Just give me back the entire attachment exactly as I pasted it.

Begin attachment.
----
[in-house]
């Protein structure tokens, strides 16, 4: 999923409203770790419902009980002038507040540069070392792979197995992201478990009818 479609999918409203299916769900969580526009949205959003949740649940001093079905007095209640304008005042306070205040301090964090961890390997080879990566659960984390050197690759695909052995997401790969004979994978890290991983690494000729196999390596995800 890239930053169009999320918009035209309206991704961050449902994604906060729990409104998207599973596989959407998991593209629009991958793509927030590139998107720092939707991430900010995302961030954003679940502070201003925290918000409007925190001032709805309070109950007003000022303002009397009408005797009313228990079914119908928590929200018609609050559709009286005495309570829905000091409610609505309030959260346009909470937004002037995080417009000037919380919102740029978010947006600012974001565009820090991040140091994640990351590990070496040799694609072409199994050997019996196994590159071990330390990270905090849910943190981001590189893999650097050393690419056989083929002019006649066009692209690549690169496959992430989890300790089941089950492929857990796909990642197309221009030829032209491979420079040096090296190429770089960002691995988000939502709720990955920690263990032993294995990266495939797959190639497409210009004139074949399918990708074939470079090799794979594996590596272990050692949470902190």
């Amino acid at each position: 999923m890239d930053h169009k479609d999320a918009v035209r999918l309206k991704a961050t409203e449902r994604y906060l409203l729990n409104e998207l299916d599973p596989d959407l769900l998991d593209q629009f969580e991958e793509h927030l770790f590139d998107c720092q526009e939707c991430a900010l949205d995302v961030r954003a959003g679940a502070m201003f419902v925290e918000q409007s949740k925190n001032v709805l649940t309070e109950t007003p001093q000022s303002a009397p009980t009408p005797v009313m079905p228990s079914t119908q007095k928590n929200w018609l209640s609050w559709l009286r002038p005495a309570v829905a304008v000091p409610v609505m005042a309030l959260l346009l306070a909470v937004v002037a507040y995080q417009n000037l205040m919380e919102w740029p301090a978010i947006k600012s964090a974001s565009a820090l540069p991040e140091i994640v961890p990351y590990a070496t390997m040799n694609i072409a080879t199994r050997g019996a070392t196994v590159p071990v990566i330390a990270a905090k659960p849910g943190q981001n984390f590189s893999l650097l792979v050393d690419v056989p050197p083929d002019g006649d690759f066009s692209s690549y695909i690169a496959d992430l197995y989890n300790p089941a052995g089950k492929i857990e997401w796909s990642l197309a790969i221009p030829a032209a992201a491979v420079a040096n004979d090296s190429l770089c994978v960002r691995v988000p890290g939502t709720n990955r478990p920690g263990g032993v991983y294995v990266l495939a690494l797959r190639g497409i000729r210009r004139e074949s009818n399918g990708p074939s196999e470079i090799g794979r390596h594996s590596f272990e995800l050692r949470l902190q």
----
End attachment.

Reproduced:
[in-house]
């Protein structure tokens, strides 16, 4: 999923409203770790419902009980002038507040540069070392792979197995992201478990009818 479609999918409203299916769900969580526009949205959003949740649940001093079905007095209640304008005042306070205040301090964090961890390997080879990566659960984390050197690759695909052995997401790969004979994978890290991983690494000729196999390596995800 890239930053169009999320918009035209309206991704961050449902994604906060729990409104998207599973596989959407998991593209629009991958793509927030590139998107720092939707991430900010995302961030954003679940502070201003925290918000409007925190001032709805309070109950007003000022303002009397009408005797009313228990079914119908928590929200018609609050559709009286005495309570829905000091409610609505309030959260346009909470937004002037995080417009000037919380919102740029978010947006600012974001565009820090991040140091994640990351590990070496040799694609072409199994050997019996196994590159071990330390990270905090849910943190981001590189893999650097050393690419056989083929002019006649066009692209690549690169496959992430989890300790089941089950492929857990796909990642197309221009030829032209491979420079040096090296190429770089960002691995988000939502709720990955920690263990032993294995990266495939797959190639497409210009004139074949399918990708074939470079090799794979594996590596272990050692949470902190």
């Amino acid at each position: 999923m890239d930053h169009k479609d999320a918009v035209r999918l309206k991704a961050t409203e449902r994604y906060l409203l729990n409104e998207l299916d599973p596989d959407l769900l998991d593209q629009f969580e991958e793509h927030l770790f590139d998107c720092q526009e939707c991430a900010l949205d995302v961030r954003a959003g679940a502070m201003f419902v925290e918000q409007s949740k925190n001032v709805l649940t309070e109950t007003p001093q000022s303002a009397p009980t009408p005797v009313m079905p228990s079914t119908q007095k928590n929200w018609l209640s609050w559709l009286r002038p005495a309570v829905a304008v000091p409610v609505m005042a309030l959260l346009l306070a909470v937004v002037a507040y995080q417009n000037l205040m919380e919102w740029p301090a978010i947006k600012s964090a974001s565009a820090l540069p991040e140091i994640v961890p990351y590990a070496t390997m040799n694609i072409a080879t199994r050997g019996a070392t196994v590159p071990v990566i330390a990270a905090k659960p849910g943190q981001n984390f590189s893999l650097l792979v050393d690419v056989p050197p083929d002019g006649d690759f066009s692209s690549y695909i690169a496959d992430l197995y989890n300790p089941a052995g089950k492929i857990e997401w796909s990642l197309a790969i221009p030829a032209a992201a491979v420079a040096n004979d090296s190429l770089c994978v960002r691995v988000p890290g939502t709720n990955r478990p920690g263990g032993v991983y294995v990266l495939a690494l797959r190639g497409i000729r210009r004139e074949s009818n399918g990708p074939s196999e470079i090799g794979r390596h594996s590596f272990e995800l050692r949470l902190q």